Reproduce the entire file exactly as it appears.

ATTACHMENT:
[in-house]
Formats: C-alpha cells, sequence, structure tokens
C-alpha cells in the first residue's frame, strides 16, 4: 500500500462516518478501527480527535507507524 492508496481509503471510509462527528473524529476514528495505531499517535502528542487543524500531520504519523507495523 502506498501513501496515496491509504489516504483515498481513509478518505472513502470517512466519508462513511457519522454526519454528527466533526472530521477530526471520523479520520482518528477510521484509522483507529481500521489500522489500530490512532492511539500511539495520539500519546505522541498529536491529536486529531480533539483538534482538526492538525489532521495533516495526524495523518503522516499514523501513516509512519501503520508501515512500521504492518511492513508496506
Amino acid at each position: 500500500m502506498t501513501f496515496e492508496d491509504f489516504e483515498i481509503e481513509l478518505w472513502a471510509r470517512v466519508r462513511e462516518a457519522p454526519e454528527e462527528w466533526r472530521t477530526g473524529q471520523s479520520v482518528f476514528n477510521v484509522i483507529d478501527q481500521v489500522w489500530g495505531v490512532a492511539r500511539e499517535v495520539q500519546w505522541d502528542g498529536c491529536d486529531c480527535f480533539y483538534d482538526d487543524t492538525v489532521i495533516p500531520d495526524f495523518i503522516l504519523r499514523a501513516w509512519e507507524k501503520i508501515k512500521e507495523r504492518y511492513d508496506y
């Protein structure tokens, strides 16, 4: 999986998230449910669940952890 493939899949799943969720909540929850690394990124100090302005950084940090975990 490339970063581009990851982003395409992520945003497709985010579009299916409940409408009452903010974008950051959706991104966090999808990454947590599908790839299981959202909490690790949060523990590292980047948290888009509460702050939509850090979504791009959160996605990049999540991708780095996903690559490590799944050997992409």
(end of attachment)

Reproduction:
[in-house]
Formats: C-alpha cells, sequence, structure tokens
C-alpha cells in the first residue's frame, strides 16, 4: 500500500462516518478501527480527535507507524 492508496481509503471510509462527528473524529476514528495505531499517535502528542487543524500531520504519523507495523 502506498501513501496515496491509504489516504483515498481513509478518505472513502470517512466519508462513511457519522454526519454528527466533526472530521477530526471520523479520520482518528477510521484509522483507529481500521489500522489500530490512532492511539500511539495520539500519546505522541498529536491529536486529531480533539483538534482538526492538525489532521495533516495526524495523518503522516499514523501513516509512519501503520508501515512500521504492518511492513508496506
Amino acid at each position: 500500500m502506498t501513501f496515496e492508496d491509504f489516504e483515498i481509503e481513509l478518505w472513502a471510509r470517512v466519508r462513511e462516518a457519522p454526519e454528527e462527528w466533526r472530521t477530526g473524529q471520523s479520520v482518528f476514528n477510521v484509522i483507529d478501527q481500521v489500522w489500530g495505531v490512532a492511539r500511539e499517535v495520539q500519546w505522541d502528542g498529536c491529536d486529531c480527535f480533539y483538534d482538526d487543524t492538525v489532521i495533516p500531520d495526524f495523518i503522516l504519523r499514523a501513516w509512519e507507524k501503520i508501515k512500521e507495523r504492518y511492513d508496506y
């Protein structure tokens, strides 16, 4: 999986998230449910669940952890 493939899949799943969720909540929850690394990124100090302005950084940090975990 490339970063581009990851982003395409992520945003497709985010579009299916409940409408009452903010974008950051959706991104966090999808990454947590599908790839299981959202909490690790949060523990590292980047948290888009509460702050939509850090979504791009959160996605990049999540991708780095996903690559490590799944050997992409």